A Beverage Fit for The Gods and Scholars

The variety is first mentioned in the late 1700s in Gironde, France, and is theorized that Cabernet Sauvignon originated somewhere in this region. Originally, it was thought that Cabernet Sauvignon was an ancient grape native to France. It was even fantasized that Roman Scholar Pliny the Elder (born 23 AD) was enjoying this variety. Nope, not so. This was proven, by DNA matching.

Legend now has it that Cardinal Richelieu’s fields of Cabernet Franc cross-pollinated the fields of Sauvignon Blanc near the Abbey of Bourgueil. And, this gave birth to Bordeaux’s most noble variety. Ah… the winds of time. Little did anyone know that these parents were giving birth to what is today considered to be the King of red wine grapes; no longer only fit for the Gods, but for all of mankind throughout the world.

[Sauvignon Blanc leaf. Photo credit: Jo Diaz]

Red Bordeaux Blend

The Red Bordeaux of France is made from blending Cabernet Sauvignon and Merlot together (along with other of the above Bordeaux varieties in varying degrees of components, if used at all). Proportion of each does depend on the regions of Bordeaux where the winery is located. The Gironde estuary (mentioned above) goes right through the center of this region, and naturally creates two banks: a left and a right bank. The winery’s location on either side of the bank determines the proportion of Cabernet to Merlot of each wine.

  • Left Bank of the River, the blends have more Cabernet Sauvignon than Merlot.
  • Right Bank of the river, the blends have more Merlot than Cabernet Sauvignon.

Therefore, the general characteristics of each bank’s Red Bordeaux wines:

  • Left Bank ~ Higher in acidity, tannins, and alcohol. They’re rich, powerful wines, which age well. This is the region that made Bordeaux wines famous.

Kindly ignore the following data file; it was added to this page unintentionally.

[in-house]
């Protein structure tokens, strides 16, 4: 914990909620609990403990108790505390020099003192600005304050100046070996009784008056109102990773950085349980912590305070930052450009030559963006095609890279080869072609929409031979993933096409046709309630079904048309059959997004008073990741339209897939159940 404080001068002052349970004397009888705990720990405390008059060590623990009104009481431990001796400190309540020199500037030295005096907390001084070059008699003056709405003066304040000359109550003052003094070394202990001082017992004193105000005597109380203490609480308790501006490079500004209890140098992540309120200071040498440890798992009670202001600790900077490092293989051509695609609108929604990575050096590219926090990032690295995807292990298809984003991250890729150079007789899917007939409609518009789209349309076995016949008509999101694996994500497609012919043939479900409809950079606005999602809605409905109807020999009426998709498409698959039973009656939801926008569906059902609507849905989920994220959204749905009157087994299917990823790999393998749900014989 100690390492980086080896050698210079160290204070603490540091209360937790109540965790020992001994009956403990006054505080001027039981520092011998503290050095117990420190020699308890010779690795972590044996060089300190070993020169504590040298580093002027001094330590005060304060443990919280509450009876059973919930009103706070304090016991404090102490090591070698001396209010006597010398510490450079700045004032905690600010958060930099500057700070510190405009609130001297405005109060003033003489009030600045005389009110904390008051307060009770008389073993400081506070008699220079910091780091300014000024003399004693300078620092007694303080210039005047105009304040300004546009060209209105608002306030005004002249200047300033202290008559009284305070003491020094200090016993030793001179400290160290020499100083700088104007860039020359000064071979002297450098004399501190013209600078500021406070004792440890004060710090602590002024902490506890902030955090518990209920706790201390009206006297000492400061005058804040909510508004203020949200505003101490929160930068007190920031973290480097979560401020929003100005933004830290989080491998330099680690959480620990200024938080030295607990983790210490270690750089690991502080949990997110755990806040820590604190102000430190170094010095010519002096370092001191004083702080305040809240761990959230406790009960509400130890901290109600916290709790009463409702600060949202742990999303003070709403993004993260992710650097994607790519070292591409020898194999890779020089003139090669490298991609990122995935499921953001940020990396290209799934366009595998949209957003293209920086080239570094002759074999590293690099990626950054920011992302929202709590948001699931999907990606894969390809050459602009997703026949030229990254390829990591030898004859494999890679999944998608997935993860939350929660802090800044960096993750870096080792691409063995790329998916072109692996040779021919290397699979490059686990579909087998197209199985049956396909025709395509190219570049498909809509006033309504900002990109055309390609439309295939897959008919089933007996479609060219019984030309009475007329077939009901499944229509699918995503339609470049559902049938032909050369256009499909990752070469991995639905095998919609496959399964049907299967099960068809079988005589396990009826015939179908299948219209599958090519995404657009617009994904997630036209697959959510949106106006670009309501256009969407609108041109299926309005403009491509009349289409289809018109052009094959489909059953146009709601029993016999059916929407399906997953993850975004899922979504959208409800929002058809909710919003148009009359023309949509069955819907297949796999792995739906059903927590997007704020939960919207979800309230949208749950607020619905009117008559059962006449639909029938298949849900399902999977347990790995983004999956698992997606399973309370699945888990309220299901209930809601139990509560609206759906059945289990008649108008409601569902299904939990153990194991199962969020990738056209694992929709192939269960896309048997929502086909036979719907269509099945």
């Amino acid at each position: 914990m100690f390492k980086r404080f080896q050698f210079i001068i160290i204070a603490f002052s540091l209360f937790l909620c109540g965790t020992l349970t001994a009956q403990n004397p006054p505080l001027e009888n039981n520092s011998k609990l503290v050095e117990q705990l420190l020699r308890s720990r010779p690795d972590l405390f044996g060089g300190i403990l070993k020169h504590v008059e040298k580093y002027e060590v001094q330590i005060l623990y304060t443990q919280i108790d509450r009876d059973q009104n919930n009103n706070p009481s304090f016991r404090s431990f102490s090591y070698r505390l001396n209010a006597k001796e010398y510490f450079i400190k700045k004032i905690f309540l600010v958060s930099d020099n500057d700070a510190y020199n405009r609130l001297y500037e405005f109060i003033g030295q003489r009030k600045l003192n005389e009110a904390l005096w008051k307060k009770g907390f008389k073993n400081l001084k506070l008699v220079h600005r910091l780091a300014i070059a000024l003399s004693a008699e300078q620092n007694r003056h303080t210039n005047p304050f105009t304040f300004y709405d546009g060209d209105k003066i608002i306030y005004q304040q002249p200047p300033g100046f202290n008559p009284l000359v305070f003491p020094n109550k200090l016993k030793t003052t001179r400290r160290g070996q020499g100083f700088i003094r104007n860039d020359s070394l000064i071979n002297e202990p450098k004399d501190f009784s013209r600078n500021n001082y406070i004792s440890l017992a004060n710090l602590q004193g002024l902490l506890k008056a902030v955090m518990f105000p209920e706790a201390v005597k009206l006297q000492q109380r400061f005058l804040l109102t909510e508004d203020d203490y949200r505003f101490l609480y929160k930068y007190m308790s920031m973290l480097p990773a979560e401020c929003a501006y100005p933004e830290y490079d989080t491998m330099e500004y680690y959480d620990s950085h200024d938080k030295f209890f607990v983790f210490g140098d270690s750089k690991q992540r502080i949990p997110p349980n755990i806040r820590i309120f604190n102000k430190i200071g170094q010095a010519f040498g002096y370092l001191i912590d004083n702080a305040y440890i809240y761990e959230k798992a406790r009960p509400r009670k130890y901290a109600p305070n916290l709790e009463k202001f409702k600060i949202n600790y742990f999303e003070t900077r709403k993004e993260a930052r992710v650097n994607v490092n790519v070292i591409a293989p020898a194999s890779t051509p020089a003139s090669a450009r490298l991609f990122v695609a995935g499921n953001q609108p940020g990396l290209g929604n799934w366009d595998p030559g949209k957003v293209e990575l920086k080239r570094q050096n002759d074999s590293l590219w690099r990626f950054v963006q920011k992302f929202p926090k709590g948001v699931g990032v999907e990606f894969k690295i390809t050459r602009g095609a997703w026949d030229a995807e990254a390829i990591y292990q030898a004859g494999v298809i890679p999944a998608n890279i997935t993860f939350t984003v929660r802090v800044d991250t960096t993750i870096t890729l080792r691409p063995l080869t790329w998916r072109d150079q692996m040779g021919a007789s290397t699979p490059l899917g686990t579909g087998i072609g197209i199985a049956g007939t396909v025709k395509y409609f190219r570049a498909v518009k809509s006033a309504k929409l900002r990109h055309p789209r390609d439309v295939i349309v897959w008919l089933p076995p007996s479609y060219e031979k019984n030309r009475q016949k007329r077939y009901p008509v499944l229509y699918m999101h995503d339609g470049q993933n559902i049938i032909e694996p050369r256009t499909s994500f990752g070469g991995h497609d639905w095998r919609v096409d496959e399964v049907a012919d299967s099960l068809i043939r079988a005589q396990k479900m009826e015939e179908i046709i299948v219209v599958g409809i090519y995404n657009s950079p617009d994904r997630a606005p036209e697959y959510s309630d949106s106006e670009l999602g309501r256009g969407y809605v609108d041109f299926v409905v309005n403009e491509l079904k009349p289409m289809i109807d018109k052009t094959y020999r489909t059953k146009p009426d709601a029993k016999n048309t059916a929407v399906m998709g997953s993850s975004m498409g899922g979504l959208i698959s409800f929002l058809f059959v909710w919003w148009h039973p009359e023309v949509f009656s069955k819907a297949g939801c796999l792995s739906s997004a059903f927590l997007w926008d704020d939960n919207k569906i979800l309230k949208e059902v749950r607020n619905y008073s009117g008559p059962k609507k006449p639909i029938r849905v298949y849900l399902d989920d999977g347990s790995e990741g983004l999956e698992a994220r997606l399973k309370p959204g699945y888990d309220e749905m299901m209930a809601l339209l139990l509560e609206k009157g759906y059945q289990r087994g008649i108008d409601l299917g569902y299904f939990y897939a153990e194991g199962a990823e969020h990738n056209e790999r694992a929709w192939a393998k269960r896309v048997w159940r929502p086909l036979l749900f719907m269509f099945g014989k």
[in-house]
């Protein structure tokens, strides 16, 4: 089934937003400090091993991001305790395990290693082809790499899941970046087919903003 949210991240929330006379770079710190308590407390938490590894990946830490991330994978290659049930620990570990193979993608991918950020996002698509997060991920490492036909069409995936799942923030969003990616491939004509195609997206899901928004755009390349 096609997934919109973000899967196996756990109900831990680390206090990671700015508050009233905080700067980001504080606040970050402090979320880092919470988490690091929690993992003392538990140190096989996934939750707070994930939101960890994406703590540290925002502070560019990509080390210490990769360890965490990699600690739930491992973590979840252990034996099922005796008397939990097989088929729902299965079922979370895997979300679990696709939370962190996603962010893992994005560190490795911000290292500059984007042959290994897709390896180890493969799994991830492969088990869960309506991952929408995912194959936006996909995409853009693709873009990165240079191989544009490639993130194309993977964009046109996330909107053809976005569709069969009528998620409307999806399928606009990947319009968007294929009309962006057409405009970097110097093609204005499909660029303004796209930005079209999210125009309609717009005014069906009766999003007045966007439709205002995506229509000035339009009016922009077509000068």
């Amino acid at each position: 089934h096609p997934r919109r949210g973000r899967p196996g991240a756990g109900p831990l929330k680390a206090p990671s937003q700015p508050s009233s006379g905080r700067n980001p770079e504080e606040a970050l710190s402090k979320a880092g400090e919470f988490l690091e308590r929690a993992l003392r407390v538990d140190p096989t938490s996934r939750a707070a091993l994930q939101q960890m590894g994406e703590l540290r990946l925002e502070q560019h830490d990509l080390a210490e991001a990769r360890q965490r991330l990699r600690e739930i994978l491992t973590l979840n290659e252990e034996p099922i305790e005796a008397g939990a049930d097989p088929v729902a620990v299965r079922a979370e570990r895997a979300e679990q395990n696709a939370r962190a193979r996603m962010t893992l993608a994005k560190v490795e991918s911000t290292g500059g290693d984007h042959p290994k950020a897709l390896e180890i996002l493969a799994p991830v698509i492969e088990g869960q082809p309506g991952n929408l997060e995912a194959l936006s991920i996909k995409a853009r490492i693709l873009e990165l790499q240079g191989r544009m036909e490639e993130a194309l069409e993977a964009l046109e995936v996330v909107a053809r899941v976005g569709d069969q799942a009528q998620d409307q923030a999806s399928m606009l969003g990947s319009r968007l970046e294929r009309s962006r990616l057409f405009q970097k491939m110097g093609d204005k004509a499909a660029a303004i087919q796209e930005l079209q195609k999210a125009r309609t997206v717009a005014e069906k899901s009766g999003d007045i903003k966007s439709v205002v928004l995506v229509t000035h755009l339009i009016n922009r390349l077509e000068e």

• Right Bank ~ Lower in acidity, tannins and alcohol. They’re softer, more irreproachable, and less tannic; so, they don’t age as well as Left Bank Bordeaux.  Merlot is the dominant grape, so they’re juicier, and ready to be enjoyed sooner than their Left Bank counterpart wines. They’re also more affordable.


[Photo is a purchased image: Copyright ~ Konstantin Kalishko]

Left Bank Wine Companies

Connecting you to Millesima Cie’s products, for a few price comparisons

[Photo: Night view of the right bank of the Garonne Riverand Eglise Saint-Louis des Chartrons, Bordeaux, France, Copyright ~ Rostislav Ageev]

Right Bank Wine Companies

Connecting you to Millesima Cie’s products, for a few price comparisons

I haven’t even scratched the surface here. That I’m very certain of… But, as I look at a 1,089 word count, I know it’s time to move on for now.

Next “Partie trois” is going to be about Cabernet Franc. I once put a presentation together for a boss about Cabernet Franc and sent him on the road to deliver this knowledge. It was the most fun I had had with this wine company. He wanted to hang his winery hat on Merlot. At the time, everyone was doing that. I suggested that since they grew so much Cabernet Franc, and it was really a very flavorful variety, he reconsider his focus. Today, the delivery of Cabernet Franc’s history is still flourishing with this company. It’s gratifying to know that I left something useful behind; and I’ve also had something very useful that I can revisit, as I explore more about Bordeaux.